Thursday 4th February, evening weather forecast indicated good winds for sailing to Stewart island.  The last few miles before Stewart Island showed light winds so I expected we may have to motor to complete the trip.  But no time to waste, the dinghy was stowed on deck and everything made ready for an evening departure.  I decided to go in the last of the daylight out to Taiaroa Head and make the turn southwards just before dark.  We had to buck the last of the incoming tide but it seemed the right thing to do.

We let go from the mooring buoy just after eight and headed out, it felt good to be moving again and exciting to be on the last leg of our journey south.  At ten in the evening we were around Taiaroa head and headed south, motoring south in a lumpy sea and no wind.  Gradually the wind filled in and half an hour later the engine was off, we were sailing slowly south with a light N’Ely wind.  By midnight the wind had dropped and could barely fill the sails that slatted back and forth as we rolled in a lumpy sea.  Frustrating.

By four in the morning a better breeze had built up and I had the Yankee poled out to starboard and the main with three reefs lashed out to port.  Wing on wing we sailed, the breeze gradually building to the forecast 20 knots.  All morning the breeze built and by noon I struck the main as we were getting overpowered, with just the Yankee poled out we were averaging over 7 knots in sparkling seas and spectacular scenery on the coast.  By 18:00 the wind was blowing hard and with the Yankee half furled we were hitting over 8 knots and surfing down the building seas.  Exhilarating sailing, but I really didn’t want any more wind.

As we approached Stewart Island the swells built up with breaking tops, coming from astern.  No doubt the shallow water of the Foveaux Strait and east going tide contributed to the turmoil.  Mickey was working overtime and held a good course as we surfed down the swells and held us up from broaching.  Stark Bros in Lyttelton has done a great job on the repairs, thank you.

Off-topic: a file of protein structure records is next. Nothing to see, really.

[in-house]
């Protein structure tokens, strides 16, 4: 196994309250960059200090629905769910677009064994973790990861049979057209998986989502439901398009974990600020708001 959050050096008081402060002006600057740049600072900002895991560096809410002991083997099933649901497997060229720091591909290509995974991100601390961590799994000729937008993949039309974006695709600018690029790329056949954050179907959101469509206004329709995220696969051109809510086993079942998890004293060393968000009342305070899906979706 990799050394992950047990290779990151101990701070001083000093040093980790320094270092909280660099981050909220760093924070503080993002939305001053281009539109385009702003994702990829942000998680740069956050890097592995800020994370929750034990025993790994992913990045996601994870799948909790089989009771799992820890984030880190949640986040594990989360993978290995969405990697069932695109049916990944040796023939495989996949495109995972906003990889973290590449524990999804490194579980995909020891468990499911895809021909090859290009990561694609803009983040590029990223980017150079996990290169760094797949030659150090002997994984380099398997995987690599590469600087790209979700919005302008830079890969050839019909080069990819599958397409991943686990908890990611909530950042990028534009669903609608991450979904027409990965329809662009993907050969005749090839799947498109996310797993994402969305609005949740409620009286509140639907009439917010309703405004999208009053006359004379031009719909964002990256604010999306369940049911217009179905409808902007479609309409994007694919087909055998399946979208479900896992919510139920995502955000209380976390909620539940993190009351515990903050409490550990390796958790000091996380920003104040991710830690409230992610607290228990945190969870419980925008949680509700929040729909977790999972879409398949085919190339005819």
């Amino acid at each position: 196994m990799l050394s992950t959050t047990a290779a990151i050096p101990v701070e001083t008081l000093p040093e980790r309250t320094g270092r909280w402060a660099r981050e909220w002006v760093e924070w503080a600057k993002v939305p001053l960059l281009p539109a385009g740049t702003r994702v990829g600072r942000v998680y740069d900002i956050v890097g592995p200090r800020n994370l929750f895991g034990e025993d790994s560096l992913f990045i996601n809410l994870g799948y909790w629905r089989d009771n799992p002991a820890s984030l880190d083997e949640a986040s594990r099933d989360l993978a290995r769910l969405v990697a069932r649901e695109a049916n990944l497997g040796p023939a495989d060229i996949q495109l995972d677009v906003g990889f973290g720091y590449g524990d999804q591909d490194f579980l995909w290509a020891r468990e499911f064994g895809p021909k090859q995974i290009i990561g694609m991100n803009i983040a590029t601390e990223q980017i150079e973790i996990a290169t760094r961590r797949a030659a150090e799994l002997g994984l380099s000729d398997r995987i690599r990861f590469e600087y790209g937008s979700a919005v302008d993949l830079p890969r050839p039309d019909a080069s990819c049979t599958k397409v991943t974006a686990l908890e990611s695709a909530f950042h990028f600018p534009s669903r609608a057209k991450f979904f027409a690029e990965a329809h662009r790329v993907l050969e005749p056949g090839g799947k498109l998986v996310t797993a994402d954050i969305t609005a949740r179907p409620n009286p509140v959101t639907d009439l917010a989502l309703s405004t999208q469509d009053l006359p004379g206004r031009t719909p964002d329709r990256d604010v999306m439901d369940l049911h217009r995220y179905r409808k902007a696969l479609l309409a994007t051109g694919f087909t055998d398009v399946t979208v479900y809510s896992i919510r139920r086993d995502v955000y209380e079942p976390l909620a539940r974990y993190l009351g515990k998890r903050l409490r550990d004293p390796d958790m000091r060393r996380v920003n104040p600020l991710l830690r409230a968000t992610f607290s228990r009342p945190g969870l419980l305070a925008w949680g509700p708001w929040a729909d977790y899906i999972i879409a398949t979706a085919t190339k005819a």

Just before midnight we turned down to Paterson Inlet and entered calm waters.  The wind had taken us all the way, the light winds predicted didn’t arrive.  In complete darkness I motored past Ulva Island and anchored in Jacky lee Bay.  Engine off and complete silence, I was happy to have completed this part of the journey.   Twenty-six hours from Taiaroa head to Paterson Inlet was very good going considering the slow start.  Ngozi handed me a beer, I am not sure I finished it before falling into a deep sleep.

Truce anchored at Glory Cove, Paterson Inlet. Photo Ray Penson
Truce anchored at Glory Cove, Paterson Inlet. Photo Ray Penson

Saturday 6th February and a lazy morning and a late breakfast, brunch really, eggs, beans, tomatoes, toast and the works with fresh coffee.  Paterson Inlet was tranquil and majestic, a feast for the eyes.  Early afternoon we caught some Blue Cod for dinner on the way down to Glory Cove to anchor for the night.  Once anchored we took a trip ashore for a walk and gathered some mussels.  In the evening we had mussels and a feast of Blue Cod.  To cap off a great day we had sundowners in the cockpit in the warmth of the setting sun.  Once the sun sets it gets chilly very quickly, requiring a retreat to the cabin.

Sunday 7th February and more good calm weather.  We took the dinghy ashore and walked through the bush to Ocean Beach.  A beautiful wild beach, we watched a sealion messing around in the surf.  Kiwi are reported to walk on the beach at night foraging for food.

Ocean Beach. Photo Ray Penson
Ocean Beach. Photo Ray Penson

After returning to Truce and lunch we headed over to Ulva Island, stopping on the way to have a look into a small bay known as Sailors Rest.  This bay is a very protected anchorage with stern lines rigged ashore for those times it does blow hard.  At Ulva Island we anchored in Sydney Cove and took a dinghy ride ashore.  Ulva Island is a predator free environment and birdlife is abundant, as soon as we landed a nosy Weka came up to us and checked us out.

The Cove, Ulva Island. Photo Ray Penson
The Cove, Ulva Island. Photo Ray Penson

We realised that our boat shoes were not suitable for the long walk around the island, so we postponed that event for tomorrow.  Instead, we walked along the beach, relaxed and had a cold beer, reflecting on the scenery and the magic of this place.

Sydney Cove and refreshment, Ulva Island. Photo Ray Penson
Sydney Cove and refreshment, Ulva Island. Photo Ray Penson


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